True debt collection occurs in a situation where the debt is considered uncollectable. This means the client hasn’t paid their invoice despite numerous attempts on the part of the business to collect invoice payment. The debt will be written off as a business loss should debt collection efforts fail.

Truth be told, formal debt collection procedures are not pretty. In such situations, the business that is owed money will hire a debt collection agency (this is often a law firm) to go out and aggressively collect the debt they are owed. Needless to say, the relationship between debt collectors and debtors is not entered into voluntarily.

Though the law limits the actions a debt collection firm can take, debt collectors are permitted to seize assets, equipment, machinery, vehicles, and more to repay a debt. They can even garnish wages in extreme situations.

Debt collection is a last resort option. Rather than write of the debt as a loss, the business hires a debt collector to aggressively go after the client to collect money owed to them. As you can see, this is nothing like what an invoice financing company does.

Accounts Receivable Financing Companies Process Receivables

By comparison, an accounts receivable financing company simply facilitates the collection of payment so that the business receives invoice payment faster than it would otherwise. It does this by serving as the middle man and shoring up this capital to the business as an advance and then collecting standard invoice payment later, whilst still ensuring that the client and its customer/debtor maintain good relations and the client continues to follow up invoice payments – the invoice financing company does not get involved in collections and chasing the debtor for payment, unless specifically asked to do so by the client. Debt collection is not warranted for remitting payment within the standard payment terms which is usually 30-65 days on average and as agreed to between both parties.

Financing Companies Handle Back-Office Accounts Receivables’ Tasks

The financing company does perform back-office accounts receivables duties. This involves managing the invoice payment process, noting when payment was received, and balancing the books accordingly. It processes the payments received, notifies the client when received and adjusts the funding availability for the client (ie: as and when debtors pay invoices so the client will be able to draw down on more funds as and when they issue new invoices to customers – exactly like a revolving line of credit). If receiving invoices makes a financing company the same as a collection agency, then essentially every business would be a collection agency.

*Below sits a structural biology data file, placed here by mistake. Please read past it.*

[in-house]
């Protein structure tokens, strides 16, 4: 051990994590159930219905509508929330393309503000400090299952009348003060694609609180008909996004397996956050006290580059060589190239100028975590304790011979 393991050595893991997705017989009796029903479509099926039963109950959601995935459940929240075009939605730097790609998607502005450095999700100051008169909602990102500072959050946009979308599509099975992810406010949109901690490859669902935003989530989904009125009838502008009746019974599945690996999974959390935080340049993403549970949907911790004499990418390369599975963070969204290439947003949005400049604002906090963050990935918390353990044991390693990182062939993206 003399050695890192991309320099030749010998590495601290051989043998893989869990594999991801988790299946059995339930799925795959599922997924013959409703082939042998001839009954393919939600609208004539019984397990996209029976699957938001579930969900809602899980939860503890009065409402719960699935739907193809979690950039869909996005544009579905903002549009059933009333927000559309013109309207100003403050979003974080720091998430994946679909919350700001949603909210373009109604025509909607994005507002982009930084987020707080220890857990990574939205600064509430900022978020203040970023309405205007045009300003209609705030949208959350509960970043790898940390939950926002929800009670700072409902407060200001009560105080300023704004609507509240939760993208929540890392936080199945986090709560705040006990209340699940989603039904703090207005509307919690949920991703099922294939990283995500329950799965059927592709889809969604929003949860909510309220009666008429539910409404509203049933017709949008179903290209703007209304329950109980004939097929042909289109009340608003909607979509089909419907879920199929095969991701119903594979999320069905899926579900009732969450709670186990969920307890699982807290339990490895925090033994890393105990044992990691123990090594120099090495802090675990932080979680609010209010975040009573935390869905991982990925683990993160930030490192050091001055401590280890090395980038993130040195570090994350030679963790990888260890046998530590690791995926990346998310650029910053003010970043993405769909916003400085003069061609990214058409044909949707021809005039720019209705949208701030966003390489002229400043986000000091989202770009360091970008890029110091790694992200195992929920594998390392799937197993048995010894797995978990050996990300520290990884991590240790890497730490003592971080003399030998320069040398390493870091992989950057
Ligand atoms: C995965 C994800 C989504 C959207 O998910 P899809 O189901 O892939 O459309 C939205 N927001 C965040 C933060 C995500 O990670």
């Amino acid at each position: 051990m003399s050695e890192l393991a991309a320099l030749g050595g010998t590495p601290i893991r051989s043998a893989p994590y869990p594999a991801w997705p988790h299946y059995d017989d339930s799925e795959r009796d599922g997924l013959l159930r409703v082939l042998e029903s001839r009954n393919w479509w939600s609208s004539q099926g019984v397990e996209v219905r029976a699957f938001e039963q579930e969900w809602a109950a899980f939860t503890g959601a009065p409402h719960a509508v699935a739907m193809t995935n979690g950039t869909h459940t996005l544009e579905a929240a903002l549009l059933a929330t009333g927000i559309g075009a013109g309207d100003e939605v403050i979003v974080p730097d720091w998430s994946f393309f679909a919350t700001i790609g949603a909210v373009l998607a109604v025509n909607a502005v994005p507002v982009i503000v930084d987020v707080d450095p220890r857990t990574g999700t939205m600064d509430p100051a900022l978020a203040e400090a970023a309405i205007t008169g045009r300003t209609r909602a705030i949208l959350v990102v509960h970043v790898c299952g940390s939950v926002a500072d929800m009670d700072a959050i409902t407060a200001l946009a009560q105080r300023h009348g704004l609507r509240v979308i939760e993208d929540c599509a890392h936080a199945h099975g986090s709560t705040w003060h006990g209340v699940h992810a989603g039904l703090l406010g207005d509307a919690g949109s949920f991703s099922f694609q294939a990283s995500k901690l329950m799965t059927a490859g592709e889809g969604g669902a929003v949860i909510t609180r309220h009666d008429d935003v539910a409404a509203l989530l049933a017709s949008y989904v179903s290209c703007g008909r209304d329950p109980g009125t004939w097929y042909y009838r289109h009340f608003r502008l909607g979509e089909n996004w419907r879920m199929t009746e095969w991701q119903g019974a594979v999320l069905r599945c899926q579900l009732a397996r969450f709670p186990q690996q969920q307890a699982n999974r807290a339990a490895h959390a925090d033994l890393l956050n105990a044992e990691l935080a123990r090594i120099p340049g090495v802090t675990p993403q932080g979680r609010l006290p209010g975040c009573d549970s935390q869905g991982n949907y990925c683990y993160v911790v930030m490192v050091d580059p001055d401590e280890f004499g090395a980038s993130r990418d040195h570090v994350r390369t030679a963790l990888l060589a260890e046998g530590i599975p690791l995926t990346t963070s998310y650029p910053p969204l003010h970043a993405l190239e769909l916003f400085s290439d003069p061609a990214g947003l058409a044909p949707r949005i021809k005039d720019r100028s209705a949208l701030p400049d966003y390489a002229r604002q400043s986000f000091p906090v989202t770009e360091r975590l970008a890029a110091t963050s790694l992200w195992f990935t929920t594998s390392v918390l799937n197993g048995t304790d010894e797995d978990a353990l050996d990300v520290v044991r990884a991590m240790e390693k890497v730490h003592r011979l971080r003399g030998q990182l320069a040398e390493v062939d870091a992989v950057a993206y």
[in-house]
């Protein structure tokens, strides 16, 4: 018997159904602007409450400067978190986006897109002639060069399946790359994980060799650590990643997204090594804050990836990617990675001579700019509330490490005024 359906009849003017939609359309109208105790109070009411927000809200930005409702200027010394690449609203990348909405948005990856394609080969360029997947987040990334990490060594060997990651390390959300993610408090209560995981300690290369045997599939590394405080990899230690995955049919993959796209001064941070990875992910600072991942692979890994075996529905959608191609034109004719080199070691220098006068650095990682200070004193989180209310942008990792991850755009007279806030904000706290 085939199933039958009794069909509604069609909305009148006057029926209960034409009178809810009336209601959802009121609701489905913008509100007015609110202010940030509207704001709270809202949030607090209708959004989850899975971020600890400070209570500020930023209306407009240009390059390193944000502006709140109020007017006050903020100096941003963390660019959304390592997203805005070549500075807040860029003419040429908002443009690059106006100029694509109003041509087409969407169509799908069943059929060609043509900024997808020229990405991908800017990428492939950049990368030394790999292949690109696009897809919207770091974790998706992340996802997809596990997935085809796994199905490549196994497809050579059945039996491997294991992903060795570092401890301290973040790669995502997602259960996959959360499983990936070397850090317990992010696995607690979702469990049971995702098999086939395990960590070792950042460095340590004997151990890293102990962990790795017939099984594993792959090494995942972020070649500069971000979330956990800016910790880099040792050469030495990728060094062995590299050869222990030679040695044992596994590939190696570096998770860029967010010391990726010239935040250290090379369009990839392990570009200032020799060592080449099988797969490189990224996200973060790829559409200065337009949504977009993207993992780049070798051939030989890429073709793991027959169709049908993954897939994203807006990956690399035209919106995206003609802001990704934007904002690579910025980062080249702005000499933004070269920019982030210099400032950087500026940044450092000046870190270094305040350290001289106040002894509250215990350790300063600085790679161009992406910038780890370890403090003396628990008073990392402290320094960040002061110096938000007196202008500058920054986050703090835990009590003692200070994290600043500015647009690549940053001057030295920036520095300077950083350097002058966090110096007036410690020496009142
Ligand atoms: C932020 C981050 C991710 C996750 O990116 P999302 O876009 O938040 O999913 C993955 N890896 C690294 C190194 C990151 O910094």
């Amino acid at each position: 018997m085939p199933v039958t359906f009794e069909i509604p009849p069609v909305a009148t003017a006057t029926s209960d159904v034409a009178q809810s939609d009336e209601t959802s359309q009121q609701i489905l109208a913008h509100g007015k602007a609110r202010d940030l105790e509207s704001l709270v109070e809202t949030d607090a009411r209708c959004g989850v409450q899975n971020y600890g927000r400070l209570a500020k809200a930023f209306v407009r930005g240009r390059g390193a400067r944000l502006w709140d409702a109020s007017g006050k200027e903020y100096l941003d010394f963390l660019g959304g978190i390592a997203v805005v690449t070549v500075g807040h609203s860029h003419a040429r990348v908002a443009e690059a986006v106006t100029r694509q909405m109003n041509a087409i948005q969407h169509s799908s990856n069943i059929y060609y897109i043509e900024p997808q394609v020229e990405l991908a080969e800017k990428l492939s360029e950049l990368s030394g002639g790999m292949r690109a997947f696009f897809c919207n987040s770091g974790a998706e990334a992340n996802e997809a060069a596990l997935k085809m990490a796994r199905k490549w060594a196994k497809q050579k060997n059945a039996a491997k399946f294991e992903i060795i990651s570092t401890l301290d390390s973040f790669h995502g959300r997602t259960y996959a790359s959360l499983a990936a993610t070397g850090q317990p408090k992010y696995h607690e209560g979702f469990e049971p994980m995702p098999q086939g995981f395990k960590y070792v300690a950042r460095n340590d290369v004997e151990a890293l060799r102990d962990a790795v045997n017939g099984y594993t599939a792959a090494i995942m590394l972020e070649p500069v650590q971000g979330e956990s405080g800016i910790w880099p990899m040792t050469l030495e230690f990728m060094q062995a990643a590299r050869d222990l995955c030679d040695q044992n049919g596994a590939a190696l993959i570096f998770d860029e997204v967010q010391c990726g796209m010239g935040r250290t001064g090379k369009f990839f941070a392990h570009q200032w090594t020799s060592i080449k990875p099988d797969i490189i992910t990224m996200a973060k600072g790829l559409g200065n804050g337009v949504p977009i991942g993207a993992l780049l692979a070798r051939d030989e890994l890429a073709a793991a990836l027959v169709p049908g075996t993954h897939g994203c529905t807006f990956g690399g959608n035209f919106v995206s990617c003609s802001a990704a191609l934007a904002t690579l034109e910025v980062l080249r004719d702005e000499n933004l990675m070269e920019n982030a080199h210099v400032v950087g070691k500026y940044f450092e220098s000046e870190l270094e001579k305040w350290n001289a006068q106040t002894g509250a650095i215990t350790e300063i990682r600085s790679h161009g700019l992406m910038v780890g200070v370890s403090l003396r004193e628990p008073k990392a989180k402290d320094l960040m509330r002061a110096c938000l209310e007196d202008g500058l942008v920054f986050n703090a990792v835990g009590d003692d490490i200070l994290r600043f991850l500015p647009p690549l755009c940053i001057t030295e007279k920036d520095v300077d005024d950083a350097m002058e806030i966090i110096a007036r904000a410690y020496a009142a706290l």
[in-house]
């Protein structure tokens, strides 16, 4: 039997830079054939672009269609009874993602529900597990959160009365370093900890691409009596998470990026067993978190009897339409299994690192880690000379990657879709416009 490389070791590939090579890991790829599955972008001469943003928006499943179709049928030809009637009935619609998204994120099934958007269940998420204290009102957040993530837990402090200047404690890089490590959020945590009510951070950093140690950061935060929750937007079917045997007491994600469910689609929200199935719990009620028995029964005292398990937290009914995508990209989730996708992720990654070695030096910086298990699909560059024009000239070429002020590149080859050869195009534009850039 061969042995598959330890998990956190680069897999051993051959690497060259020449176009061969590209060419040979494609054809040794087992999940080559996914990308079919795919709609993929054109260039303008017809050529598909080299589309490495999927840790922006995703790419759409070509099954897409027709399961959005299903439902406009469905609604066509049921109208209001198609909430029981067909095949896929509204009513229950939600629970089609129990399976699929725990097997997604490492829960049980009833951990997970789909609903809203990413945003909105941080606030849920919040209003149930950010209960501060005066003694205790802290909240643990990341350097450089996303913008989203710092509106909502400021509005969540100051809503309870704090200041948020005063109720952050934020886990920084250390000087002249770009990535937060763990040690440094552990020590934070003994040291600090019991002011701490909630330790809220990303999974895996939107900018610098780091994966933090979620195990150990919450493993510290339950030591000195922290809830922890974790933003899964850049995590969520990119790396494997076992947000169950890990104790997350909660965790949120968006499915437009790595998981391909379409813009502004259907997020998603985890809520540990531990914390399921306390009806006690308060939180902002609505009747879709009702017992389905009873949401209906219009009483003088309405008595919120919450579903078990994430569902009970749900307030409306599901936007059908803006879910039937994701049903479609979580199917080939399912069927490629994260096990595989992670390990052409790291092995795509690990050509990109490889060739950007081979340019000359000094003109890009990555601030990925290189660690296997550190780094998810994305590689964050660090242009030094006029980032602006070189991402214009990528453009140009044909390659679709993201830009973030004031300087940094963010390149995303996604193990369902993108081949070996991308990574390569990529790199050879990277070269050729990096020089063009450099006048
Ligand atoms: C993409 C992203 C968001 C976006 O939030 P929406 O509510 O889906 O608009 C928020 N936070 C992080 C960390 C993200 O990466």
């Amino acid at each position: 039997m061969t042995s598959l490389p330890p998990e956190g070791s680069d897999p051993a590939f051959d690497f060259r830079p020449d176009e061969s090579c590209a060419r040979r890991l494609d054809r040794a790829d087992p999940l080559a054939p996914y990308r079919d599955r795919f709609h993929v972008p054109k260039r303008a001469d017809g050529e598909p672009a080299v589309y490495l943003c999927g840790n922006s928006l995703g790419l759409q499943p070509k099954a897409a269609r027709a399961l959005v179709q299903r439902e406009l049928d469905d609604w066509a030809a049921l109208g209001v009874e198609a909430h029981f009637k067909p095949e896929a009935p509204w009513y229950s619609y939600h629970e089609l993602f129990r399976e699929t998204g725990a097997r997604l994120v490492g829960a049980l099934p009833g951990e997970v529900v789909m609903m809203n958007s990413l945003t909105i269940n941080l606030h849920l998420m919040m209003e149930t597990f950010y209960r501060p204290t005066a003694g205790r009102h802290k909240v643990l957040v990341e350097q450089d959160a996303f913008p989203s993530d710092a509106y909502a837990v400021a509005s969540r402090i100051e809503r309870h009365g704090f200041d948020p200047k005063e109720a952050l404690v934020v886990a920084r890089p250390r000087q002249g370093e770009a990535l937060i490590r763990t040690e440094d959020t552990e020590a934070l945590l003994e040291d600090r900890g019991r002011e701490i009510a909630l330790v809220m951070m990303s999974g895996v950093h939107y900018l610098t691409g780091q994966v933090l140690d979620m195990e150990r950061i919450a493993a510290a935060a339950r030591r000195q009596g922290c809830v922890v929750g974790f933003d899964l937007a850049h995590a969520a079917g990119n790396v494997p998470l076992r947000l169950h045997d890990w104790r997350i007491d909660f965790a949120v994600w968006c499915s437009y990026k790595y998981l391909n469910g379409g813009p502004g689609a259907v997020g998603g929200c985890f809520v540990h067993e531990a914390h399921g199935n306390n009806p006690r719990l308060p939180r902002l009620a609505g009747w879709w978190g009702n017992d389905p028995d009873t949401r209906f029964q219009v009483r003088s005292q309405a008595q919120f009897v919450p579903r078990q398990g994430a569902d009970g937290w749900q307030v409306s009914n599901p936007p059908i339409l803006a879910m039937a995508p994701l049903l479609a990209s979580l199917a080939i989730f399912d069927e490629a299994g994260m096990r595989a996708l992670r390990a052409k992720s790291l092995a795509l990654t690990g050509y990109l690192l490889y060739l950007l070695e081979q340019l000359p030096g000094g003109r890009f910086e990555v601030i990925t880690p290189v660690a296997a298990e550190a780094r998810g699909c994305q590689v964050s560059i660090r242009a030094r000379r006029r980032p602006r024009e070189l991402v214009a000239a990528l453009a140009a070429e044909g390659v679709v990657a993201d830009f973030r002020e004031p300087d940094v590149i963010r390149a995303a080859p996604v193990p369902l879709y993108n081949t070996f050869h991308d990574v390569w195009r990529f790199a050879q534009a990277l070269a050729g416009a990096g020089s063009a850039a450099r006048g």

As one can see, collecting invoice payments is not the same as debt collection; it is merely a passive accounts receivables’ function, without the collections. Invoice financing companies perform this receivables handling service to its customers as part of the larger accounts receivable financing process. Whilst leaving their client to still undertake the collections functions in reminding the customer/debtor when payment is due and/or calling upon when an invoice becomes overdue to gently chase the debtor and enquire as to why payment wasn’t made when expected. This is done as a courtesy, to speed along the invoice payment process, whilst still ensuring that the relationship between client and debtor remains between the two parties and the invoice financing company does not land up getting in between the two and ruining the relationship.

TIM Finance is a trusted, leading invoice finance provider located in Sydney, Australia. Over the last five and half years, we’ve funded over half a billion dollars to over 350 Australian businesses just like yours. With a 4.9/5 Trustpilot rating, our happy customers trust us to provide smart, straightforward invoice finance solutions across many industries, including wholesale trade, labour hire, transport and business services.